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Architectural Modeling of Complex Information Systems

  • Konrad C. King
  • Linda J. Bellerby

Abstract

This paper describes ongoing research, development, and application of architectural models to the design and life cycle support of complex information systems. The purpose of this development work is to define an overarching conceptual framework to rationally partition a complex problem and to integrate the solution components into a cohesive system. Experience at Boeing showed that no single architectural model is adequate to capture the complex interdependencies inherent in large information systems. This led to an approach that creates a distinct architecture for defining the problem (Requirements Architecture) and another for the projected solution (Solution Architecture). The complex mapping between the two distinct architectural models is analogous to the systems engineering allocation process.

The results achieved to date are described in terms of: (1) the rationale and benefits for defining a complex systems architecture which is distinct from the traditional approaches used to define applications systems; (2) the formal dimensioning used to define and characterize an entire systems domain; and (3) the complex mapping between the two architectural models.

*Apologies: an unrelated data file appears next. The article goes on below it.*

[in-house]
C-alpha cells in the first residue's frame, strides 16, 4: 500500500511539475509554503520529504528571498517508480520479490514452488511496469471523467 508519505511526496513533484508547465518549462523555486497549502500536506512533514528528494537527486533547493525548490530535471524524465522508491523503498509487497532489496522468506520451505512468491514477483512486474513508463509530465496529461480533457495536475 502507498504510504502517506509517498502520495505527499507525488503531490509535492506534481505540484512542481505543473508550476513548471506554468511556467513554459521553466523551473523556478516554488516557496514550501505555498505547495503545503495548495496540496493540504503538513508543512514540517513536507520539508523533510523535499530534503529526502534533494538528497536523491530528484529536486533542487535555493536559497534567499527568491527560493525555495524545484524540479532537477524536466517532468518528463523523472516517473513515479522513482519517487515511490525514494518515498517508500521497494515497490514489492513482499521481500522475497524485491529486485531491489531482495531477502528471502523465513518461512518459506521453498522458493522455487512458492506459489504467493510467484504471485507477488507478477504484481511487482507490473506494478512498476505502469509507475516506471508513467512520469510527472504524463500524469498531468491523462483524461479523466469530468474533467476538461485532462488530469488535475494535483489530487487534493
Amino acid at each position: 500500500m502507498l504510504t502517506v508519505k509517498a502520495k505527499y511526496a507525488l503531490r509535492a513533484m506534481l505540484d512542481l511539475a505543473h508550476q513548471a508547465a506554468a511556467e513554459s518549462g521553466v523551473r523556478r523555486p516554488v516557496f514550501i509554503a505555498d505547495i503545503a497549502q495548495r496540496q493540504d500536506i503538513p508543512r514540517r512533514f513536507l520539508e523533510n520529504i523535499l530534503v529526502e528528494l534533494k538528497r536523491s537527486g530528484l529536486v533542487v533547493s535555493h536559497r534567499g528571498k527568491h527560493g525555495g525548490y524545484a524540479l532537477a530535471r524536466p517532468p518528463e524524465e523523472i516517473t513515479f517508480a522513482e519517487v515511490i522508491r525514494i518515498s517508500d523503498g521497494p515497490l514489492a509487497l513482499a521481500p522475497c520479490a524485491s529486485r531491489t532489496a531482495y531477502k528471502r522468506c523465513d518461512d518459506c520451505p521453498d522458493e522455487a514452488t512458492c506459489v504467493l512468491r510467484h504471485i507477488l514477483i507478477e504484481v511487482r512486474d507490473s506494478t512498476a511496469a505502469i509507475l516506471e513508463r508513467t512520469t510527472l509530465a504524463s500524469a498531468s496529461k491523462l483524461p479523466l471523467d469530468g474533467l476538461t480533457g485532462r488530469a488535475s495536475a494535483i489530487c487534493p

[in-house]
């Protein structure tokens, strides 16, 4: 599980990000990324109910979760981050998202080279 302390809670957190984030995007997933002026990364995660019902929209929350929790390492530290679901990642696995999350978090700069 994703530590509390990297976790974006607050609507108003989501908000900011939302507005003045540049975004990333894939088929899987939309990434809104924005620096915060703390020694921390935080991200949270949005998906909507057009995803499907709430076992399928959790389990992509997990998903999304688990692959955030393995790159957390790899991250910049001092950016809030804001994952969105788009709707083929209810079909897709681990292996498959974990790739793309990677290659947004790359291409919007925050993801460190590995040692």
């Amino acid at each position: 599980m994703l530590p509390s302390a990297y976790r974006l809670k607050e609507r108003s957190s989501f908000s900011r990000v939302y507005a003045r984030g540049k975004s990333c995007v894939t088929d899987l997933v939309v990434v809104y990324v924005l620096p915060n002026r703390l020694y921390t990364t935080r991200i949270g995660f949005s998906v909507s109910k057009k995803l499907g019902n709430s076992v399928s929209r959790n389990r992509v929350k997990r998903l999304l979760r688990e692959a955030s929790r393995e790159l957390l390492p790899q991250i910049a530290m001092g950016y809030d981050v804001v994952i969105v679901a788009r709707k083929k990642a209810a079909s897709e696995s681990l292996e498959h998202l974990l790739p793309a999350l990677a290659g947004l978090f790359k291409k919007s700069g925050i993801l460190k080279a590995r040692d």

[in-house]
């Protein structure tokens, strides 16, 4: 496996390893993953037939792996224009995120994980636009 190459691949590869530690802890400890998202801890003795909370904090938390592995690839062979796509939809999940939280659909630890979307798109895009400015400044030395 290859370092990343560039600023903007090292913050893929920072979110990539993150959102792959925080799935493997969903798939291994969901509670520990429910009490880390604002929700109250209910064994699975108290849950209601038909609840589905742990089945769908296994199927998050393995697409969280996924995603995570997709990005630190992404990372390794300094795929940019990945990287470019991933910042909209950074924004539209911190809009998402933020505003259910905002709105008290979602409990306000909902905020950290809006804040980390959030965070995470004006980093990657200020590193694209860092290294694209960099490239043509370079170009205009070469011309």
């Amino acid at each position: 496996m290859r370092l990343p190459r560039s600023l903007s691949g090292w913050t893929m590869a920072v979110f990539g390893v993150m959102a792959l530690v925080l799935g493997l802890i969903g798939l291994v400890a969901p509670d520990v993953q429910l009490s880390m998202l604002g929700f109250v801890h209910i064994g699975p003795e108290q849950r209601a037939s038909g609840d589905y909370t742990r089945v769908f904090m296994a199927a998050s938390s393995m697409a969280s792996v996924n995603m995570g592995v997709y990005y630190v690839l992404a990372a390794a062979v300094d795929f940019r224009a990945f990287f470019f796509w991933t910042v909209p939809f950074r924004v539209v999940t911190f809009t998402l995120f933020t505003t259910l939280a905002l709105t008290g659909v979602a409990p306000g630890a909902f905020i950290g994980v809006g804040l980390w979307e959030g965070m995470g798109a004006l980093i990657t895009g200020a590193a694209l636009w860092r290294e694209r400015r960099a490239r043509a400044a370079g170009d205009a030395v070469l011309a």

The development work incorporates such disciplines as systems engineering, knowledge engineering, and set theory together with an experience base of heuristics. The current work focuses on defining structures which lend themselves to formal hypothesis testing.

Keywords

Architectural Model Internal Constraint Solution Architecture System Life Cycle Projected Solution 
These keywords were added by machine and not by the authors. This process is experimental and the keywords may be updated as the learning algorithm improves.

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References

  1. Appleton, D., 1986, Very Large Projects, Datamation, January 15, 1986.Google Scholar
  2. Codd, E., 1979, Extending the Data Base Relational Model, Proceedings of ACM-SIGMOD International Conference on Management of Data, Boston, MA, June 1979.Google Scholar
  3. Headquarters, U. S. Air Force, Letter, Subject: Air Force Information Systems Architecture, May 8, 1985.Google Scholar
  4. Milholland, T., and Roberts, G., 1985, Boeing Rolls Out ‘Ultimate’ Network, Computerworld, November 4, 1985.Google Scholar
  5. Nijssen, G., 1980, A Framework for Advanced Mass Storage Applications,Medinfo North-Holland.Google Scholar

Copyright information

© Plenum Press, New York 1990

Authors and Affiliations

  • Konrad C. King
    • 1
  • Linda J. Bellerby
    • 1
  1. 1.The Boeing CompanyViennaUSA

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